The father (though whom the third-person narrator sees things) has one son, Paul, by an earlier marriage, and a slightly younger son Julien by his second wife. The two sons could hardly be more different from each other: Paul is a money-making grab-all who lives with his wife Micheline in Lons-le-Saunier (Jura), the same town as the mother and the father, and Paul more or less openly trades with the German occupiers; Julian, however, cares more for art than money and has deserted from the Vichy-controlled French army and is therefore a wanted man.
The central story involves the ex-baker father first in his relationship with the mother, secretly collecting his nub ends to re-roll as shortages are the order of the day; seeking out wood to heat their house; and tending his beloved garden. Life, especially in a war economy, is already difficult without the added burden of age to contend with. So of course worries predominate, including worries about where Julien is.
And then, in a slightly surreal secret homecoming, Julien re-appears at the parents' house with a skeleton he uses as an artist's model. He sees nothing unusual in this, especially as carrying the skeleton on a train is so obviously drawing attention to himself that no one can possibly think he's a member of the Resistance, can they? Perhaps not, but then the Nazis thought nothing of killing the mentallly disturbed, but fortunately this issue doesn't come into it. The main question, though, is what to do with Julien as he can't stay in a small town, especially without identity papers or food tickets. Their neighbour M. Robin has previously advised that they have a word with Vaintrenier, who tells Julien that he has the choice between joining the Resistance or opting for anonymity in a large town: he chooses to go to Lyon where he has friends, and Vaintrenier provides him with a false name, false card, and food coupons.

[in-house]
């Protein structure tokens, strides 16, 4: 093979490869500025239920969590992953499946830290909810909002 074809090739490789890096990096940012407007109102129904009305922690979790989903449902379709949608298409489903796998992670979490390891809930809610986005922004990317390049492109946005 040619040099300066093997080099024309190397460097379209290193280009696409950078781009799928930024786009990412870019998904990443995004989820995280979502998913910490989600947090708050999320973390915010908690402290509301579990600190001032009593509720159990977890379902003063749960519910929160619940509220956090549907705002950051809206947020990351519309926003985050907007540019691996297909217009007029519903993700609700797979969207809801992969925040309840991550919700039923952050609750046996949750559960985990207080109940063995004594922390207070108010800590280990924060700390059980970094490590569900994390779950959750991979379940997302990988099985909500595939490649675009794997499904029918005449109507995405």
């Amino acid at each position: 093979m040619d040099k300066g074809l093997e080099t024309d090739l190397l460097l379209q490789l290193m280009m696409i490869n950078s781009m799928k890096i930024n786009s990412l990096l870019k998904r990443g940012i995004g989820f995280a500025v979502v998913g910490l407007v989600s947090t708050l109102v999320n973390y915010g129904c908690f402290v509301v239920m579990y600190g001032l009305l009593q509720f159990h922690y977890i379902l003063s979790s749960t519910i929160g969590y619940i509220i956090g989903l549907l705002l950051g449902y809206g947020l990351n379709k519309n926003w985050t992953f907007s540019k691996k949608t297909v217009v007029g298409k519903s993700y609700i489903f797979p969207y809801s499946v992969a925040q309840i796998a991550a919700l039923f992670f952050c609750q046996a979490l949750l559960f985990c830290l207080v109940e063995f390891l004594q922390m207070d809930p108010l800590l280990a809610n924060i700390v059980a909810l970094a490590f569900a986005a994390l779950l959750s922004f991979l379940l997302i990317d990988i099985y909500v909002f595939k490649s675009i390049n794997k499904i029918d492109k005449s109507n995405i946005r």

And so the story continues, with Julien marrying the delightful communist's daughter Françoise, the mother dying, the father enjoying a brief new lease of life, the repulsive Paul and Micheline treating the father appallingly, taking all his possessions from him, and, well, we knew more or less how it would end. This is my first Bernard Clavel book, and it certainly won't be the last. It may read in many parts like a nineteenth century novel, but this is a twentieth century update, and its principal interest is with its sympathy for the working class, for the downtrodden.